Float Trip and Baseball Sized Hail

I never got back to telling you all about my camping trip over Memorial Day weekend. It was meant to be two nights camping with a float trip in between. Louie has some friends that have been organizing the trip for years and years. We went two years ago (it’s not always at the same place) and then last year we were going to go but it got rained out. This year would be different…

We were camping at a place called “One Eyed Willy’s” in Lebanon, Missouri. We brought the dog, Mackenzie (had to get a canoe because no dogs allowed in rafts) and our tent and all our camping gear. We figured we’d be car camping so we didn’t worry too much about what we brought.

When we got to check in the guy behind the desk asked what we drove and we said, well, a Corolla. He guffawed. Evidently the group site we had was on the other side of a creek and he told us we couldn’t drive down there. What to do! We “luckily” met a few members of our party who were up with a pick up truck and we loaded all the contents of our car into the back. It turned out that two people in the group tried to drive their cars down and one hit a large rock and cracked her bumper and another got stuck in the creek and the car was tipping over. I’d like to think we wouldn’t have attempted the crossing in the Corolla, but you just never know.

Anyway, we got all set up and then hung out with everybody around a nice campfire. Mackenzie loves camping, and by that, I mean, she loves going around begging for food: hot dogs, potato chips, whatever. She’s not picky! She doesn’t love the outdoors when she’s not on her turf though, so when I finally brought her into the tent to sleep, she eagerly jumped onto the sleeping bags, getting sand EVERYWHERE (I wish I had a picture of her amazing expression, she was so excited). But she had to sleep on a little yoga mat we brought, and I think it was comfortable enough. Louie stayed up later chatting and the tent was not terribly roomy for the three of us!

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Anyway, the next morning they’d moved the float up because there were supposedly really big storms coming through. I was pretty nervous about this: they kept talking about “baseball-sized hail” and here we were, heading away from the camp to go on the river! They also keep talking about how the gravel bar we were all set up on had flooded earlier in the month, and not just by a little, and the people from the campground suggested everybody move their trucks to higher ground just in case. Our car was already far away on high ground, so we locked some valuables in a pick up (big mistake, you’ll see) and nervously got on the school bus to get a lift upstream. We’d get a canoe, and then 8 miles later be back at the camp. We decided as a group to not dally as much as usual in order to get back, and likely pack up and head home rather than stay another night. I was a little concerned than instead of simply leaving we were insisting on this trip, but I was also determined to have fun.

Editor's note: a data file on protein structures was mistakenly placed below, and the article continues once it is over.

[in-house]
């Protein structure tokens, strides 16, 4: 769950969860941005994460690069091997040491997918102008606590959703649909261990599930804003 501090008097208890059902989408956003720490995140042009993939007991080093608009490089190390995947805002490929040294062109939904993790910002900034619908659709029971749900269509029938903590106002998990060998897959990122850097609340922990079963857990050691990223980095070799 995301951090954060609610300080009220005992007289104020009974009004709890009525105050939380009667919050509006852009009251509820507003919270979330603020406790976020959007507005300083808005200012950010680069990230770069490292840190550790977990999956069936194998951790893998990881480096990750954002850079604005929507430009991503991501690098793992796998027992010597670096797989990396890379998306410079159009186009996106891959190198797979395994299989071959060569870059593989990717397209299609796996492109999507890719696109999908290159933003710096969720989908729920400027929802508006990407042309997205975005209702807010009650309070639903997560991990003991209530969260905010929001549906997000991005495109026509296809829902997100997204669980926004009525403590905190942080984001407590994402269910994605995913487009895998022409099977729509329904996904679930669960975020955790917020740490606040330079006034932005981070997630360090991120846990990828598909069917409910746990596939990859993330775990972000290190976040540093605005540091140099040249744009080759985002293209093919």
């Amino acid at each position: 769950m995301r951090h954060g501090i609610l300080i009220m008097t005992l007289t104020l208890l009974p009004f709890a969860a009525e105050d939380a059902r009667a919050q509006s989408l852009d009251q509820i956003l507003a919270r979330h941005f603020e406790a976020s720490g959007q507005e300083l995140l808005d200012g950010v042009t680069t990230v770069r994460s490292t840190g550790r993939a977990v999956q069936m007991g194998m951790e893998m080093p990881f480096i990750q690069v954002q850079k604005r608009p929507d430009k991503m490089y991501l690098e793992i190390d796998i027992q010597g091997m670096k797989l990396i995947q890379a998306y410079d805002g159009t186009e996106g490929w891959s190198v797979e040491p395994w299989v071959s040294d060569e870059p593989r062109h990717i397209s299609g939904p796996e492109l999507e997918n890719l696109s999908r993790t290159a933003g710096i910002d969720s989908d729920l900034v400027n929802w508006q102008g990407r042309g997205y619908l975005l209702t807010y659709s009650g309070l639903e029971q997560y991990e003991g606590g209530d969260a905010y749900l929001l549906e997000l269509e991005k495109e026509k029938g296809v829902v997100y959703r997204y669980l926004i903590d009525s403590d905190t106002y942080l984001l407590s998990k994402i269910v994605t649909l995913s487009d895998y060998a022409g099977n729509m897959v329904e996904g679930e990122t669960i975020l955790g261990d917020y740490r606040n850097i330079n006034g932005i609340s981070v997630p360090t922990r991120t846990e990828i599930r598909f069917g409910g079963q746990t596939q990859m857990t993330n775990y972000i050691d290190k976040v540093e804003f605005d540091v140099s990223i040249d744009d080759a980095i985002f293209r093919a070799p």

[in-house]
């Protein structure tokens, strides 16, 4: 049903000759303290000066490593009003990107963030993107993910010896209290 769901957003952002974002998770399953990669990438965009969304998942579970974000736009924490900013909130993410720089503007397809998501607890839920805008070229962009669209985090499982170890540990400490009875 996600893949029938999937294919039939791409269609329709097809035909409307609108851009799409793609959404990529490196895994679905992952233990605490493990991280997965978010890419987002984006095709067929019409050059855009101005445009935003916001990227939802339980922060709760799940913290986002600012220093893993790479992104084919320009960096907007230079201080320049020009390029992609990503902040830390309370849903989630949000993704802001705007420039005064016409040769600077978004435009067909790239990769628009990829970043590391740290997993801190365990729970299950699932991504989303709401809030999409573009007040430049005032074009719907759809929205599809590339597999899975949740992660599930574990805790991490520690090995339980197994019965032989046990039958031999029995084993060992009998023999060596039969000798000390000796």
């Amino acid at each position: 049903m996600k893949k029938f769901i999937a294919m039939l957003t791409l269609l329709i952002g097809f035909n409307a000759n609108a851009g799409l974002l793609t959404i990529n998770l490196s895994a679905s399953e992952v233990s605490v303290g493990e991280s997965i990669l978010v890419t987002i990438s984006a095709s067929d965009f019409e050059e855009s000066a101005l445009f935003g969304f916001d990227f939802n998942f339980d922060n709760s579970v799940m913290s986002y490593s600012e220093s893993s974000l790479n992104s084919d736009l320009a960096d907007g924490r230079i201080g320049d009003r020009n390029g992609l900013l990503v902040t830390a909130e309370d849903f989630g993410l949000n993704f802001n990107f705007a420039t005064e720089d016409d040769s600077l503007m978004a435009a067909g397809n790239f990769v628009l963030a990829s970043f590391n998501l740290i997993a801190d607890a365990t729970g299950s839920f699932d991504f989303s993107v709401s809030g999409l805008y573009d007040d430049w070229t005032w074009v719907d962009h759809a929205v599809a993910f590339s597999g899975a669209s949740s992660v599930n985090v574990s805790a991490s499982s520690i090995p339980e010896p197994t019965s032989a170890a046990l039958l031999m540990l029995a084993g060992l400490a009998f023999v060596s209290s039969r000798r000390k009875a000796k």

It rained almost right away when we got started. I had a rain jacket, but poor Mackenzie just sat in the canoe looking miserable. We were the only ones in our group with a canoe (the rest were all in rafts) so we tried to stay with them but it became too difficult and we just decided to do our own thing. It kept raining and not raining, and we just kept going. It was pretty fun, though a nicer day would have been my preference. We got back to the campsite and started packing up. One issue though: our car keys and wallets and such were in our friend’s pickup truck. So we packed up and then we waited. And waited. And then the storm came.

Some members of the group had returned, and as it was pouring, things just got crazy. The campground hosts were taking people up to the top in a school bus, and so Louie decided to start taking our stuff up, get it up there and then find our keys. He headed out with a bunch of stuff and I waited around. It was pretty crazy, I had the dog and tons of camping gear, and neither of us had phones since those were in the truck. We’d found out that there might be a hide-a-key on the truck so Louie was planning to look for that. The school bus came back down and I decided to take the rest of the stuff and make a run for it. It was a mess! I was completely soaked and had Mackenzie, and I got on the school bus and was stuck in the seat with tons of gear all around me trying to get the dog out of the aisle. Luckily she is super cute and friendly and other people were very helpful. We got up the hill and I saw Louie and he hadn’t found the truck, so he headed back down to look again, and I waited then. I started worrying we’d never get our stuff or that we’d get stuck for good, or get lost from one another, so when the school bus showed up again and Louie got off triumphantly showing my purse, I was so relieved!